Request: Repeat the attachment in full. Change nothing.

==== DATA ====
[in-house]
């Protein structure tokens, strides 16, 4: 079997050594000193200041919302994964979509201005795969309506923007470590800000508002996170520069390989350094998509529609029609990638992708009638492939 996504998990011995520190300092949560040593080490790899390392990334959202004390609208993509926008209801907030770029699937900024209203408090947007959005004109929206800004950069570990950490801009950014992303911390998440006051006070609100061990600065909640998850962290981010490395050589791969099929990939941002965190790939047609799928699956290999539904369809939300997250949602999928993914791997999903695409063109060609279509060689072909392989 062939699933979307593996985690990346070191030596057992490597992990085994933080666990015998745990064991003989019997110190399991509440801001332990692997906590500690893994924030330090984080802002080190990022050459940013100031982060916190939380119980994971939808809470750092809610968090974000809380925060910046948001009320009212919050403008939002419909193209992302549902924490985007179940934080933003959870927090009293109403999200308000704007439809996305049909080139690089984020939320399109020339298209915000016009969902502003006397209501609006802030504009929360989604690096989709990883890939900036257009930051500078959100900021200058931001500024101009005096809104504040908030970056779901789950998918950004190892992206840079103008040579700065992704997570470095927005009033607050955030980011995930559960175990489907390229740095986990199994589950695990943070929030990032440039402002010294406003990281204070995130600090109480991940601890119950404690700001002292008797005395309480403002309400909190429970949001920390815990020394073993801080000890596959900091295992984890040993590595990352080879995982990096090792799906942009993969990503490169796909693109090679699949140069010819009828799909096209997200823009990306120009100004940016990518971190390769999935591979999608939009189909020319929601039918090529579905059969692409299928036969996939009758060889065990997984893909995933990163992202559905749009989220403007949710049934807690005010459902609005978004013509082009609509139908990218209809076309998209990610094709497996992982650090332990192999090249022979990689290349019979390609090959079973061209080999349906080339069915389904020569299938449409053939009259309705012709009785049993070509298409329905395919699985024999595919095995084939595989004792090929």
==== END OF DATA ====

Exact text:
[in-house]
């Protein structure tokens, strides 16, 4: 079997050594000193200041919302994964979509201005795969309506923007470590800000508002996170520069390989350094998509529609029609990638992708009638492939 996504998990011995520190300092949560040593080490790899390392990334959202004390609208993509926008209801907030770029699937900024209203408090947007959005004109929206800004950069570990950490801009950014992303911390998440006051006070609100061990600065909640998850962290981010490395050589791969099929990939941002965190790939047609799928699956290999539904369809939300997250949602999928993914791997999903695409063109060609279509060689072909392989 062939699933979307593996985690990346070191030596057992490597992990085994933080666990015998745990064991003989019997110190399991509440801001332990692997906590500690893994924030330090984080802002080190990022050459940013100031982060916190939380119980994971939808809470750092809610968090974000809380925060910046948001009320009212919050403008939002419909193209992302549902924490985007179940934080933003959870927090009293109403999200308000704007439809996305049909080139690089984020939320399109020339298209915000016009969902502003006397209501609006802030504009929360989604690096989709990883890939900036257009930051500078959100900021200058931001500024101009005096809104504040908030970056779901789950998918950004190892992206840079103008040579700065992704997570470095927005009033607050955030980011995930559960175990489907390229740095986990199994589950695990943070929030990032440039402002010294406003990281204070995130600090109480991940601890119950404690700001002292008797005395309480403002309400909190429970949001920390815990020394073993801080000890596959900091295992984890040993590595990352080879995982990096090792799906942009993969990503490169796909693109090679699949140069010819009828799909096209997200823009990306120009100004940016990518971190390769999935591979999608939009189909020319929601039918090529579905059969692409299928036969996939009758060889065990997984893909995933990163992202559905749009989220403007949710049934807690005010459902609005978004013509082009609509139908990218209809076309998209990610094709497996992982650090332990192999090249022979990689290349019979390609090959079973061209080999349906080339069915389904020569299938449409053939009259309705012709009785049993070509298409329905395919699985024999595919095995084939595989004792090929």